The US Food and Drug Administration on Thursday announced updates to the prescribing information for opioid painkillers, including new warnings about how long-term use can lead to more pain.
The FDA says data shows patients on the drug are at risk for opioid-induced hyperalgesia, which is when an opioid prescribed and taken for pain relief causes an increase in pain or sensitivity to pain, or allodynia, and that studies require updates to warning labels.
Although hyperalgesia can occur at any opioid dose, the FDA states that it may occur more frequently with higher doses and long-term use and that the condition “may be difficult to recognize and may result in increased opioid doses that may worsen symptoms and increase the risk of respiratory depression.”; “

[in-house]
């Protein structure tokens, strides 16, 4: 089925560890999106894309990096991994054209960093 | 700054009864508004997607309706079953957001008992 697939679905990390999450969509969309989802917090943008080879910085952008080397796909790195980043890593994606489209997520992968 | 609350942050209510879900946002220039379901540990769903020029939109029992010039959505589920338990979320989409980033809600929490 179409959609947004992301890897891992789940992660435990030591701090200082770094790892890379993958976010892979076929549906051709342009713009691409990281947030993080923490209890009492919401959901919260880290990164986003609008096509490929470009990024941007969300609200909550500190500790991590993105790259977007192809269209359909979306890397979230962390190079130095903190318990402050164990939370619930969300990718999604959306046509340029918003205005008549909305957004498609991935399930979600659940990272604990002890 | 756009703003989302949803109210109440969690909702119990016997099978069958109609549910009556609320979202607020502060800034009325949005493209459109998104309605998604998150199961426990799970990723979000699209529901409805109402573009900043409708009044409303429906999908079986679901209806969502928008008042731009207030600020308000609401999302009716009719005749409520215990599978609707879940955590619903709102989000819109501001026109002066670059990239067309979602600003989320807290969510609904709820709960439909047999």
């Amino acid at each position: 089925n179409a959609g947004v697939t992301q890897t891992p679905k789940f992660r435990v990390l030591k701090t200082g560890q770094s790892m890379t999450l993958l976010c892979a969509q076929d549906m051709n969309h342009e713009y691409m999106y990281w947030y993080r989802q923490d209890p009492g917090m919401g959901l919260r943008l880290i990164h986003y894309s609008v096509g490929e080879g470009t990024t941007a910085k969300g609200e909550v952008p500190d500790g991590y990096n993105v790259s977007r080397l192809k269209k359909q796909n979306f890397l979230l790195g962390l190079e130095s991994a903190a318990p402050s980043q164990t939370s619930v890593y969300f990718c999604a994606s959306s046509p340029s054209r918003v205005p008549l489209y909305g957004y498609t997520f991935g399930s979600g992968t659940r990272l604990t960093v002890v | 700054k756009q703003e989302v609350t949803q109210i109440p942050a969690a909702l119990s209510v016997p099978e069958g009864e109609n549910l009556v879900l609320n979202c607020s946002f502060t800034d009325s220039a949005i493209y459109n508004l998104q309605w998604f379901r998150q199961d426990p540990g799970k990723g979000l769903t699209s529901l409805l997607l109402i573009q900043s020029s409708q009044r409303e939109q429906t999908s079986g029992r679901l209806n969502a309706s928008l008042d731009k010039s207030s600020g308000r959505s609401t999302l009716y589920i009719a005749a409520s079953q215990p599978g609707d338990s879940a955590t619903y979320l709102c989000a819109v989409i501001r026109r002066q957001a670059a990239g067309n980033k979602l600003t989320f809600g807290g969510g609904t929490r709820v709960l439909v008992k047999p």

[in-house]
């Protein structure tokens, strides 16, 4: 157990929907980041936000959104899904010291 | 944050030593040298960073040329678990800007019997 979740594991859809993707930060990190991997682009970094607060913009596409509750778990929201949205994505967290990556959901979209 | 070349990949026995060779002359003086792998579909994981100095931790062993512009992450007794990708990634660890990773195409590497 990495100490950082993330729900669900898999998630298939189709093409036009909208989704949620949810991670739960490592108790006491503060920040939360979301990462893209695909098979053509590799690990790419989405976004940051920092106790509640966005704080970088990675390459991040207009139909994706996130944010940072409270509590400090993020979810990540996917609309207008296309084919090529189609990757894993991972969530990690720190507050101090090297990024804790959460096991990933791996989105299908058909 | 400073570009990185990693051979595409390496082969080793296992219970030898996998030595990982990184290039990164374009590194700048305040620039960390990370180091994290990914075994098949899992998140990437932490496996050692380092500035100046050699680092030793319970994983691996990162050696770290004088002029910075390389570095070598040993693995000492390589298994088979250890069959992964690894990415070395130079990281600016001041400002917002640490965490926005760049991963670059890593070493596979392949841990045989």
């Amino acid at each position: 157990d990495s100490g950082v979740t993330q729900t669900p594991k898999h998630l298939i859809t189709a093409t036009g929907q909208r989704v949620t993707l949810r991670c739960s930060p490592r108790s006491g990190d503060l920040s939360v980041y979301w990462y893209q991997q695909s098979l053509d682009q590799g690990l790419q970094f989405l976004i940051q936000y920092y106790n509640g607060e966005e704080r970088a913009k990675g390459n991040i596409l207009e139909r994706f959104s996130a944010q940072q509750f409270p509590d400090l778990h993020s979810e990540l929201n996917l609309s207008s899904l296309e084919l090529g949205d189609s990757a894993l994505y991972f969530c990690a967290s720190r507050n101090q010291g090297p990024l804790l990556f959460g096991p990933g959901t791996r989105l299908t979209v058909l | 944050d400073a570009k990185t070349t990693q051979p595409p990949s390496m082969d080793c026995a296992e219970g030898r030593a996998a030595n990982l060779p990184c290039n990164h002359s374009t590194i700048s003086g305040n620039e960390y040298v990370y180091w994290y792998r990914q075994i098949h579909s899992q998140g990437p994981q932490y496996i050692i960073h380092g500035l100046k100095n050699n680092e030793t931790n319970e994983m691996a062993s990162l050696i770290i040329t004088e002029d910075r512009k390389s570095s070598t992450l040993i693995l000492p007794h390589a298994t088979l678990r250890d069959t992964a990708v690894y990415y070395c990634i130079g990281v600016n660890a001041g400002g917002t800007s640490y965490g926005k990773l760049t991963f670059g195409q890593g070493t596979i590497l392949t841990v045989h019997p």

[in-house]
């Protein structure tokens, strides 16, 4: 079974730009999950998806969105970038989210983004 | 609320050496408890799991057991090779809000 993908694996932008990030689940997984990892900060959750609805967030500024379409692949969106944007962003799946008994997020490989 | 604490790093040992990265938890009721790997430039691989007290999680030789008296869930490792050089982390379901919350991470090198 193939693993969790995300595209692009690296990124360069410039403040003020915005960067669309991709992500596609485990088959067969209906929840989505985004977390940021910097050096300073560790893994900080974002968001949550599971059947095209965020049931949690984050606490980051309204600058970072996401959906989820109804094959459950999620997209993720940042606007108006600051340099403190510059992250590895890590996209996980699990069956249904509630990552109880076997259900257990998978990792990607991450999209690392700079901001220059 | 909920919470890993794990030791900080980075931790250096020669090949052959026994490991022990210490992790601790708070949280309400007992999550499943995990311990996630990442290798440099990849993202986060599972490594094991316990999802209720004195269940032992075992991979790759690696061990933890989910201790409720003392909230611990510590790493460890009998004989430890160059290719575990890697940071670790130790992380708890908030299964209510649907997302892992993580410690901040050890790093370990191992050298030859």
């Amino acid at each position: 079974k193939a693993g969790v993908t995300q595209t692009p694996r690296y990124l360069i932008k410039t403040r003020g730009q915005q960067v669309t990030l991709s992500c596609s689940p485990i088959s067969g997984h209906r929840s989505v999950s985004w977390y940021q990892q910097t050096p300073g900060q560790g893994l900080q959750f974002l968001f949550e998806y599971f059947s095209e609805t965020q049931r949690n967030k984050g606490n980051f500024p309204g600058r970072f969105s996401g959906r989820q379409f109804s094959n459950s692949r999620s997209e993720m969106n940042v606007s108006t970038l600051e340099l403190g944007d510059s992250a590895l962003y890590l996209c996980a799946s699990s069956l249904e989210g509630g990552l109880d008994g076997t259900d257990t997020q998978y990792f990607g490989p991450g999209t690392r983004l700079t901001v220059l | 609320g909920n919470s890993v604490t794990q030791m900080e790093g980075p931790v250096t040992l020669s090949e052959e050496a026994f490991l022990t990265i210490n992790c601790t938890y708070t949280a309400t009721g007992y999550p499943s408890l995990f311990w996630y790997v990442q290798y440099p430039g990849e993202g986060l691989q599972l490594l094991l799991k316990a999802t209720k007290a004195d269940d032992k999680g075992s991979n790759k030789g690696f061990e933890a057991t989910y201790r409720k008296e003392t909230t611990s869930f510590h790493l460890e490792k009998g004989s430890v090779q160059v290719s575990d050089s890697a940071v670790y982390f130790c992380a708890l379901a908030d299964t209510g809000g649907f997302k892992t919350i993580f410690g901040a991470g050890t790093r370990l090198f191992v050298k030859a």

The FDA also plans to update the labels to state that the risk of overdose increases as the dose increases; that immediate-release opioids should not be used for an extended period unless pain remains severe enough to require them and alternative treatments continue to be inadequate; and that many acute pain conditions treated on an outpatient basis do not require more than a few days of an opioid pain medication. This can include pain related to surgery or musculoskeletal injuries, the FDA said.
The administration is also updating the approved use of extended-release/long-acting opioid pain medications to recommend that they be reserved for severe and persistent pain that requires a longer period of treatment.